Farewell Texas for now, hello New Mexico! Located along the Rio Grande in middle of southwestern New Mexico, our first detour was the town named Truth or Consequences. The history of this oddly named town is fascinating.Truth of Consequences was originally named Hot Springs because of the dozens of geothermal spring-fed spas. March of 1950 changed all that when the radio host of the show Truth or Consequences offered free publicity to any town to take the show’s name. The citizens of Hot Springs, NM, in an effort to attract even more tourists, accepted the challenge, voted, and the town renamed itself (this really happened). Today, the town is quirky with a few cafes and souvenir shops and there are still plenty of spas. T or C, as it is known locally, uses its unique name to promote its spas with the expression “it is the truth that we have the health-giving waters here. The consequences are that people get results.” We chose to skip the hot spring soak and continued north, following the river.
We joined the Turquoise Trail, a scenic byway that twists and dips through old mining towns, parks and ranches between Albuquerque and Santa Fe. There are snow-capped mountains in the distance and open desert scrub between the small villages. There are many stops on the designated trail. We stopped in Madrid. In New Mexico, the location is pronounced MAD-rid. This was once a booming coal company town. The mine closed in the 1950s and the town closed with the mine. For many years it was truly a ghost town. Today it is filled with artist galleries, restaurants, a mining museum and shops. It is also home to the CrawDaddy Blues Festival every May. We had a nice lunch at the Mine Shaft Tavern where we learned that the hatch chili pepper is NM’s favorite pepper. The peppers come both red and green. The question is always: which would you like, red or green? The answer…Christmas (both). Coal was not the only thing that was mined in the area. The Turquoise Trail gets it’s name from Cerrillos turquoise. The location of Cerrillos, (the little hills) is just north of Madrid. The area turquoise mining predates the gold rush and the search for coal. As early as the year 900, Native Americans found deposits of turquoise in the hills as well as lead ores. The lead is used to glaze and decorate traditional Rio Grande pottery. The color of the turquoise depends on the amount of iron or copper in the stones. Some of the turquoise will be more brown/blue others more blue/green. There are many local artisans who mine their own stones and then create beautiful jewelry to sell in local shops. Decisions decisions…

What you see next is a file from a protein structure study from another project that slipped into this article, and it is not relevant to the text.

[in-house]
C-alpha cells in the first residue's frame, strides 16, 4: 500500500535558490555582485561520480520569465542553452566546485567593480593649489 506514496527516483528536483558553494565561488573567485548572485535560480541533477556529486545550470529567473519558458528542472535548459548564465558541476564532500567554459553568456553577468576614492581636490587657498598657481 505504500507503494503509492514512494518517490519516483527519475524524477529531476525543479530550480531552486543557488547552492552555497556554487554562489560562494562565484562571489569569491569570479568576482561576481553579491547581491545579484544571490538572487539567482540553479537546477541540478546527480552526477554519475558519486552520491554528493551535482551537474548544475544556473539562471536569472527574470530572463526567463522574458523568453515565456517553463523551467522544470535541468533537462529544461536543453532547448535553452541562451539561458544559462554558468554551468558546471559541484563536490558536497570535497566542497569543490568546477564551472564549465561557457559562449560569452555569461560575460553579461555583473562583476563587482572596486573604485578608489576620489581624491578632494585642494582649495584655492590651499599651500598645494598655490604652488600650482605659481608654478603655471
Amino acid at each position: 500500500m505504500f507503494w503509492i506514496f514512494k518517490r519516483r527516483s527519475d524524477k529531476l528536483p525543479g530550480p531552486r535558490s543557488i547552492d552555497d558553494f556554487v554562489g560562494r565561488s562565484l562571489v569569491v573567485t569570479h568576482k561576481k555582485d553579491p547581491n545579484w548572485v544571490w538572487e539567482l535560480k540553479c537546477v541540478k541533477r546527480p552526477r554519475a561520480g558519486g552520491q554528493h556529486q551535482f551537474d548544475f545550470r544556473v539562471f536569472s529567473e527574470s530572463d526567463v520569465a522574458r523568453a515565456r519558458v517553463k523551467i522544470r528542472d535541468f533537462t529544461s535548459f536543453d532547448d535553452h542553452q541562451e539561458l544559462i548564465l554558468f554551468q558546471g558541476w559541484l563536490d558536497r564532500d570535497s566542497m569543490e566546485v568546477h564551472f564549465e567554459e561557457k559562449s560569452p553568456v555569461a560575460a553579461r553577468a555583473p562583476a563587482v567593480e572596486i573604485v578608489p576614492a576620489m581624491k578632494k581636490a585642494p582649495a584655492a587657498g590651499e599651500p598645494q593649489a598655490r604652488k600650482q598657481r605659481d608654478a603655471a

2 thoughts on “The Turquoise Trail”
Madrid is a cool town – I was there, but a long time ago. I still have pottery that I bought there, still use it!
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I should have consulted you before we headed west!